To-days Guardian reply

james armstrong james36armstrong at
Mon Jan 3 17:03:56 GMT 2011

CAP Reply to  to-days Guardian letter  

£billion Annual CAP payments


Receivers of CAP payments in UK
in 2009 included, Grants Whisky,

Gaynor Cider, 
Buckfast Abbey, Nat West Bank, Bank of Zurich , Jonjo O’Neill Racing,
Puddletown Rugby Club,  Dorset Polo
Club,  The Belvoir Hunt, Taylor Woodrow, National
Farmers Union, a butterfly  farm, master
of fox hounds  and a donkey sanctuary .

CAP subsidies in £millions are paid  not only to individuals but to companies ,
many of them giant plc corporations  such
as  Kraft , Unilever and  Nestle , so its not helpful  to characterise CAP as “allowing a  dwindling number of farmers to stay in
business”  (Huw Roland’s letter, “Cheap
Food Subsidy” 3rd January) 

- It ain’t cheap, it ain’t spent on food but it surely is a subsidy
– to land-owners-  and its  paid in secret. 

In that year RSPB Scotland received  £1.1 million and RSPB England received
£3.0million. The Queen received £500,000 for privately owning Sandringham
Estates, and the Duchy a little less. The 
largest single payment, at £81million, 
was to British Sugar plc  in connection
with a bio-ethanol plant in Norfolk.  Paddocks for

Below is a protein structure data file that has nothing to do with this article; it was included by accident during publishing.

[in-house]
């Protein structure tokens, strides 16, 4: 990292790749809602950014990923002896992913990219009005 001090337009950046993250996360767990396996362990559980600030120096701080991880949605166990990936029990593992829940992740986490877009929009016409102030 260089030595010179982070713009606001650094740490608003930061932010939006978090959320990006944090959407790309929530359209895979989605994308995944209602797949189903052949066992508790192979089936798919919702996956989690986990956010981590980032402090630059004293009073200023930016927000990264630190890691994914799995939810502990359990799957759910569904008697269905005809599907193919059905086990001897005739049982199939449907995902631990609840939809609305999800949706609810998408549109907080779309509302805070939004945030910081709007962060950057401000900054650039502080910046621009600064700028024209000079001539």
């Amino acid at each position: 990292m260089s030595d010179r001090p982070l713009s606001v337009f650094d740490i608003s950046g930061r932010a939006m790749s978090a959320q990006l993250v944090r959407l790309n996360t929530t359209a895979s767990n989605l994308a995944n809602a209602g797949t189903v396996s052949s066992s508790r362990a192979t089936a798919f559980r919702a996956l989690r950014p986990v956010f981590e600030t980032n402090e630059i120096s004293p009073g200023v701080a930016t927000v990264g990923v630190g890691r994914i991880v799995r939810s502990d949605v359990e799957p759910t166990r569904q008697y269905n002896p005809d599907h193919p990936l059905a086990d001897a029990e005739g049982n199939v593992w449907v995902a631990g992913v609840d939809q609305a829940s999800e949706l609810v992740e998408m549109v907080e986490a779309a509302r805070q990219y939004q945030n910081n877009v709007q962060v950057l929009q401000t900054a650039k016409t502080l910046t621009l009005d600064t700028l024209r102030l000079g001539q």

ponies qualify. The 900,000 acres needed for some 900,000 ponies in UK
are subsidized by CAP cheques for tens of  £millions.

joined the EEC in 1973 .   Thirty seven
years , and £100 billion of CAP cheques later - farms  have grown larger swallowing up smaller
units: agricultural workers (including hands-on farmers) are among  the lowest paid in the country and
consequently have left the industry in droves: land prices- fuelled by  CAP payments- have rocketed with knock-on
effects on rural house prices-  and UK wheat
prices last harvest reached a record £170 per tonne.

   The need is for
openness about the huge CAP benefit cheques received annually by a tiny privileged
 sector of  the population, 197,000 of them  - that would include all  the rich landowners and many giant plc
multinational corporations. It is a 'Sheriff of Nottingham Tax'  paid 
unknowingly by  UK tax-payers.


My family receives some £8,000 as state pension, and no CAP

It  would be helpful
if M.P.s (and others) when talking about European affairs,  cuts in services, the Budget and other money
matters, and especially when pontificating about  'reforming CAP'  declared  their CAP interest.


James  Armstrong, Dorchester
, Dorset.

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